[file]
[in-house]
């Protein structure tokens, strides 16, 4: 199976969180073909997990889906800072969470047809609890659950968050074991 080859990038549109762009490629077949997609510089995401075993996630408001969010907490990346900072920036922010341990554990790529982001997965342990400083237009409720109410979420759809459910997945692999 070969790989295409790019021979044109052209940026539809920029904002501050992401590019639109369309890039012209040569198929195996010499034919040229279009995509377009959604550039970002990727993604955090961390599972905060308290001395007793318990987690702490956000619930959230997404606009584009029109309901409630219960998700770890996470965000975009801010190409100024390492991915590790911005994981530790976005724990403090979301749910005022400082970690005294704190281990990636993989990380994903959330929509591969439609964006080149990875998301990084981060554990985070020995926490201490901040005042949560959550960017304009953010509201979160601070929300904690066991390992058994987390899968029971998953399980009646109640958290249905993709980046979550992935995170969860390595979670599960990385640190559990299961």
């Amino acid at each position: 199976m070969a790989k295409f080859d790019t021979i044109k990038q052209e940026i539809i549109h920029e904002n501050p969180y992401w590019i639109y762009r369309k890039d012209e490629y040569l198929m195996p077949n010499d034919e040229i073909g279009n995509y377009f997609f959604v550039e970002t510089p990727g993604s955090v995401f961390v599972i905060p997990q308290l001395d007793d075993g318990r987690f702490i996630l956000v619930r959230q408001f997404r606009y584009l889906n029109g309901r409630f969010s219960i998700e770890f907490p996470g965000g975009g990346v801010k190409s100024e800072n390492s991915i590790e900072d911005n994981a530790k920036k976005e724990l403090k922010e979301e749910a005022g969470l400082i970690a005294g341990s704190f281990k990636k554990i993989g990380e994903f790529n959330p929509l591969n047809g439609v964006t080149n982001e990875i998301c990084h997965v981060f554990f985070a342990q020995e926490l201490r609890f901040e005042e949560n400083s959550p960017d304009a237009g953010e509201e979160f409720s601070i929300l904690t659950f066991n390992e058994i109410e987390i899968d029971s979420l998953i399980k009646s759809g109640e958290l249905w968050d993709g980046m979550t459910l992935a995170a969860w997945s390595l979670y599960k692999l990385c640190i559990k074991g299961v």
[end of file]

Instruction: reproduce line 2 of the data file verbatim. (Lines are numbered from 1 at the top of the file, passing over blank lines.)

């Protein structure tokens, strides 16, 4: 199976969180073909997990889906800072969470047809609890659950968050074991 080859990038549109762009490629077949997609510089995401075993996630408001969010907490990346900072920036922010341990554990790529982001997965342990400083237009409720109410979420759809459910997945692999 070969790989295409790019021979044109052209940026539809920029904002501050992401590019639109369309890039012209040569198929195996010499034919040229279009995509377009959604550039970002990727993604955090961390599972905060308290001395007793318990987690702490956000619930959230997404606009584009029109309901409630219960998700770890996470965000975009801010190409100024390492991915590790911005994981530790976005724990403090979301749910005022400082970690005294704190281990990636993989990380994903959330929509591969439609964006080149990875998301990084981060554990985070020995926490201490901040005042949560959550960017304009953010509201979160601070929300904690066991390992058994987390899968029971998953399980009646109640958290249905993709980046979550992935995170969860390595979670599960990385640190559990299961």